How to Trap Gophers

by updated 2012/05/12

victor trap reduced Or maybe I should say how to be unsuccessful trapping gophers.  Much to the relief of the little furry devils that have decided this year my garden is the place to tunnel and reproduce; I am not one of the great trappers of all time.  As a matter of fact I make Bill Murray look like the best that ever chased one of these pocket gophers.   Maybe that’s it.  Word has gotten out that my gardens are the safe place to spend the summer.  Well…. “things are going to change” I said as I headed to the store to buy a few new traps.  Yes things are going to change.

Now you might ask, (you might if you are not a gardener), why we can’t live with a few gophers in the garden.  After all we are all creatures of the earth, right?  As is said, if you have to ask……..  Anyway a single gopher can wipe out an entire garden if left to its own devices.  I have way more than a single gopher.  My garden is in big trouble.

For many years I have owned a couple of box type traps to go after the occasional gopher that takes up residence.  Once in a blue moon I catch one, but usually I think it is all my digging and disrupting their burrows setting the traps that convinces them to go somewhere else.  This year nothing deters them.  After returning from the store with a couple of Macabee traps, a new Victor box trap and one other brand I can’t remember the name of, I set about the dirty business.  The Macabee, (I think a better name would be “Macabre” look awful.  If these things are as deadly as they look the gophers are in big trouble.  I set one of these a few days ago and supposedly they are fool proof and very successful as long as you remember to tie a string to it and stake it to the ground.  Nothing yet.  The really weird story involves the Victor box trap.

Now these things are large and made of heavy plastic, one is pictured above.  If a gopher is trapped in one of these, it is probably instant demise.  There is no way a pocket gopher could move the trap.  I dug out the entrance to one of the gopher tunnels and set the trap.  The next morning I walked out to the front field where one of my vegetable gardens is to check.  The trap was gone.  No evidence of anything, just gone.  I looked all over and it could not be found.  Now what the???!!! At first I thought alright, I am not so young any more, did I really set it where I thought I did?  Did I even set it at all?  Because I have been eating my vegetables and hence have no memory issues, I realized I did set it and it was really gone.

After much thought all I can come up with is this possibility.  We live in a place where there are skunks, opossums, raccoons, coyotes, and even foxes.  What I am thinking is this.  Maybe a gopher was caught and one of the larger animals smelled it, grabbed the gopher and the trap and dragged it off into the underbrush to eat the gopher.  Maybe I am crazy, but that is all I can come up with????  So I guess I will have to buy myself another of these traps and secure it somehow when I set it.  In the meantime I need to go outside and tend to the other traps I have going.  If I can’t get rid of the ##$$!!!%%  **!!!, I mean gophers, it won’t be for lack of trying.

Will Sig
1 Brooke

Think you can come capture the mystery monster that has taken up residence in the backyard under the bedroom window… It’s got to be a pocket gopher but we can’t get rid of it.. Only one and no garden so not sure why it picked there to live.. Plus we have the dogs so it must be insane to pick the backyard as a new house… Good Luck with your removal of gophers… Sounds like ya got your hands full..
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2 Anna

Hey Will I need one of those, one for the chipmunk, one for the raccoon, and one for some rodent that sits in my window frame, lol. Great post, and glad I don’t have those gophers on my property, lol, Good luck, Anna :)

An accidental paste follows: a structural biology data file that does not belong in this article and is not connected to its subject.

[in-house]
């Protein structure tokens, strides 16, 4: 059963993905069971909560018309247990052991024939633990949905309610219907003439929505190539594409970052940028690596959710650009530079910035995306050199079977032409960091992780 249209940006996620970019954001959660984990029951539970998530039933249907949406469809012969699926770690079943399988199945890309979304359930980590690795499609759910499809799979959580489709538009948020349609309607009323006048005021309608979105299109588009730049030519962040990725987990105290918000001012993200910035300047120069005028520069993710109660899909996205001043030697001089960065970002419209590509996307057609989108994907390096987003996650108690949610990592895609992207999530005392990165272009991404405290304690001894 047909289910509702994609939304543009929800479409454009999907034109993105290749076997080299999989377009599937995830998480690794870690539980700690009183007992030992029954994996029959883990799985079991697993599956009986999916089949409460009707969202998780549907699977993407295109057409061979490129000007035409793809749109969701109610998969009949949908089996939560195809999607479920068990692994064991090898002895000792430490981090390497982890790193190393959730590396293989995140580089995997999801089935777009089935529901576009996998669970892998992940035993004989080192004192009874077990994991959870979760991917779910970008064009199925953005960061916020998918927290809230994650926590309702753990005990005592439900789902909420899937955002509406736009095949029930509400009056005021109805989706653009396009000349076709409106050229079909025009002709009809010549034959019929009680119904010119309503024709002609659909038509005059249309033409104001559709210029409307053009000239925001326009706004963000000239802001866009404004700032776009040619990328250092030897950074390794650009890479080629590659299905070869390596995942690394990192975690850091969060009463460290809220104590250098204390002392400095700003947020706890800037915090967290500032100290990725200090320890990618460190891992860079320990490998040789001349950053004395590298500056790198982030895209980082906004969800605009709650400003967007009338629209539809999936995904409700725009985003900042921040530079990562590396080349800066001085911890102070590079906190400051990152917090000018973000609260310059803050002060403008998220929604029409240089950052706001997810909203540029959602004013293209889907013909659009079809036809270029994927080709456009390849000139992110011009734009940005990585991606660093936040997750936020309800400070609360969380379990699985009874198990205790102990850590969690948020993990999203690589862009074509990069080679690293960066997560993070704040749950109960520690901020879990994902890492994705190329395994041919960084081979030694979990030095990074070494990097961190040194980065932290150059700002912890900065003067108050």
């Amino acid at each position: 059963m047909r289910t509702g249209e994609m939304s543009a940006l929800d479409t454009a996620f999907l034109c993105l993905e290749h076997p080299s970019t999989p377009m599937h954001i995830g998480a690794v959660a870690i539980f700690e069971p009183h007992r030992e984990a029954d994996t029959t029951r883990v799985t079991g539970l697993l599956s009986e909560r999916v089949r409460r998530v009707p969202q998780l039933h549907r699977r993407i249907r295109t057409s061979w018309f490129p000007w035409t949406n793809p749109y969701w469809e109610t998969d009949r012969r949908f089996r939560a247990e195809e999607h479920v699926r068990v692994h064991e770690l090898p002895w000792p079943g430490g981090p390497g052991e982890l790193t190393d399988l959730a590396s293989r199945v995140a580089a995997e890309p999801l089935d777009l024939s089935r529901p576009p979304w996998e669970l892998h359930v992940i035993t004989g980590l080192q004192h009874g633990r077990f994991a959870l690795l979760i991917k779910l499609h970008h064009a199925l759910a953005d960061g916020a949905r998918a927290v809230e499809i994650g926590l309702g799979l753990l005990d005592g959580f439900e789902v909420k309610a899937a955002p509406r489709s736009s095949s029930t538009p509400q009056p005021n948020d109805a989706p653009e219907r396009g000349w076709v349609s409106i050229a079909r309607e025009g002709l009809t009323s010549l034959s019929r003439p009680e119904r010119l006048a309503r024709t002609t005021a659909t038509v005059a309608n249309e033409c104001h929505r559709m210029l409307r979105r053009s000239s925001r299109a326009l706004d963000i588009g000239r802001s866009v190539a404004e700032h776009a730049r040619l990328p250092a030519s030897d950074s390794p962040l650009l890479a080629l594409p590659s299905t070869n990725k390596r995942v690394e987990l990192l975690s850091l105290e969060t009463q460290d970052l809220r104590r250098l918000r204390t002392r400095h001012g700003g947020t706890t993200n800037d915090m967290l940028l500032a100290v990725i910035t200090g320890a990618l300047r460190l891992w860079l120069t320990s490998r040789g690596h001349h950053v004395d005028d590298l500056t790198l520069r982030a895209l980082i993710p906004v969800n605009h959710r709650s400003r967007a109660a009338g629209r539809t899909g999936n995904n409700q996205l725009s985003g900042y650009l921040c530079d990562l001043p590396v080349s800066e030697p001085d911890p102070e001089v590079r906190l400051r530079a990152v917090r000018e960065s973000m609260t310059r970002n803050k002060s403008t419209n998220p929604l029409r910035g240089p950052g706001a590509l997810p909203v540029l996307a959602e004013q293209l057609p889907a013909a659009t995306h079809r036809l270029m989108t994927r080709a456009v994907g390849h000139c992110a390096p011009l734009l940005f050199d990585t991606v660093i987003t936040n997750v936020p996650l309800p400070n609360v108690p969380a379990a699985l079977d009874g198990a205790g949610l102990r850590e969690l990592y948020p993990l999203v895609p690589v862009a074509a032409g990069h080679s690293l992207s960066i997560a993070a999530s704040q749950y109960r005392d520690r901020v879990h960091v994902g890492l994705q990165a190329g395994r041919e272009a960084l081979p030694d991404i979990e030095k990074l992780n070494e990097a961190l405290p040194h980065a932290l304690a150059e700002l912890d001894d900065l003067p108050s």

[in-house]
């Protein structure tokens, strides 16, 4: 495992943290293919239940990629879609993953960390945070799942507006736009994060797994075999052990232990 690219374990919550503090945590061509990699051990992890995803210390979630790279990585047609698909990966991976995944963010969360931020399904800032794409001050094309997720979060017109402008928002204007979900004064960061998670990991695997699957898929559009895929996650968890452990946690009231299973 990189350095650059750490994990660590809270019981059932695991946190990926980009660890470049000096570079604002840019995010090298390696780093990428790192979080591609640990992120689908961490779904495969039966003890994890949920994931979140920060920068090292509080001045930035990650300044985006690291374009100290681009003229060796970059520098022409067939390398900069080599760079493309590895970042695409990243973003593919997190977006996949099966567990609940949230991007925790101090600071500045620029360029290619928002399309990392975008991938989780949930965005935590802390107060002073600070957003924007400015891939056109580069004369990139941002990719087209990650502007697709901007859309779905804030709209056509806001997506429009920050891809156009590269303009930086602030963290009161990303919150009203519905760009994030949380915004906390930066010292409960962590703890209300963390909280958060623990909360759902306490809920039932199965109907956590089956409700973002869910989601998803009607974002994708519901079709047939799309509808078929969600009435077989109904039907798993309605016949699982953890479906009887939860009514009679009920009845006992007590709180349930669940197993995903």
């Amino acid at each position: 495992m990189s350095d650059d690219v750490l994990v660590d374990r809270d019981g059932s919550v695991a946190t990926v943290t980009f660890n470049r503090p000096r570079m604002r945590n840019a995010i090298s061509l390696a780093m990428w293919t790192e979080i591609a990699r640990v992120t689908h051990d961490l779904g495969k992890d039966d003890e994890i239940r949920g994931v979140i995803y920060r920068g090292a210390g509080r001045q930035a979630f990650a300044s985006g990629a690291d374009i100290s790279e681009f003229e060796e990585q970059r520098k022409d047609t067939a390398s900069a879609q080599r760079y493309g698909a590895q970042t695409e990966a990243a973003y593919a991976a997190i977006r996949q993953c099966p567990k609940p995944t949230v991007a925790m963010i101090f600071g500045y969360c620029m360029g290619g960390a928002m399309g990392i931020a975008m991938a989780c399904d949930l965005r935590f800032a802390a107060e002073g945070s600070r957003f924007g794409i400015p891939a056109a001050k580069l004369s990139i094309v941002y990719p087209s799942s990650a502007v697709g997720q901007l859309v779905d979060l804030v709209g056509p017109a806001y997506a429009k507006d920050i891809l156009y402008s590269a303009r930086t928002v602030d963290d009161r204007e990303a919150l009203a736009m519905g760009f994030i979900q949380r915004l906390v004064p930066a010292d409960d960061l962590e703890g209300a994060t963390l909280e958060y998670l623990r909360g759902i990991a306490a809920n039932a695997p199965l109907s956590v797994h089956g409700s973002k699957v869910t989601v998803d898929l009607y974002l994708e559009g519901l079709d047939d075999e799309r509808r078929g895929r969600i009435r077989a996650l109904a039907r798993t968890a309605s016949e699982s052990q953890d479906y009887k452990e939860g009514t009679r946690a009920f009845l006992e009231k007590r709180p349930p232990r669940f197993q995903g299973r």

.-= Anna´s last blog ..A Bit of Knowledge: What a Habit, a Forest and the ISO Setting Have in Common =-.

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3 Steve

Hey Will,
I feel your pain, brother. I have lost many a plant to the gophers.
For every time a trap has worked, I have had ten or more traps filled with dirt.
As to your disappearing trap, I had the same thing happen to me at a different house several years ago, with a red wooden box trap that I had borrowed from a friend. The trap was supposedly really old (maybe handed down through the generations?), and he called it “old faithful”. I felt REAL bad losing it. I think maybe a coyote hauled it away after it got the gopher, but we’ll never know.
Anyway, good luck with your gopher war. I’ve got a bit of a battle going on here this year, and have had little luck so far. Steve
.-= Steve´s last blog ..Spam My Blog – Win a Free Link =-.

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4 Wilson Pon

Will, instead of trapping and killing the gophers, why don’t you plant the Oleander, garlic or onion inside your garden? As I knew, the gophers hate these plants and will surely away from your garden!

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5 Internet Strategist

A friend of mine does animal rescue and we ended up with the perfect solution to gophers but not to huge holes all over the place! We have a dog that is a gopher hunting fool. She digs them up. They don’t have a chance to get into the garden because she gets them on their way across the pasture underground.

I have a strong aversion to anyone planting Oleander. It is to toxic that Santa Anita racetrack once had two of the Budweiser Clydesdales die when a groom let them nibble on it. There were numerous Veterinarians on the grounds but there is (was?) no antidote. A few leaves can drop a full grown horse.

Decades ago I remember a couple of boys almost dying when they used a branch off an Oleander plant to roast marshmellows.

I would try the onions and garlic and if that doesn’t work I’ll tell you about another method I have heard about but never used. They say you can find a hole, light a road flare and stick it smoking end into the hole and then mound the dirt around it. What happens next I can’t say. I don’t know if that flushes them out or they did of the smoke.

When I was young my Mom got so frustrated with gopher holes she stuck the hose into one. It flushed them up out of the hole and our dog cornered one and we caught it. Then you have the problem of what to do with it though.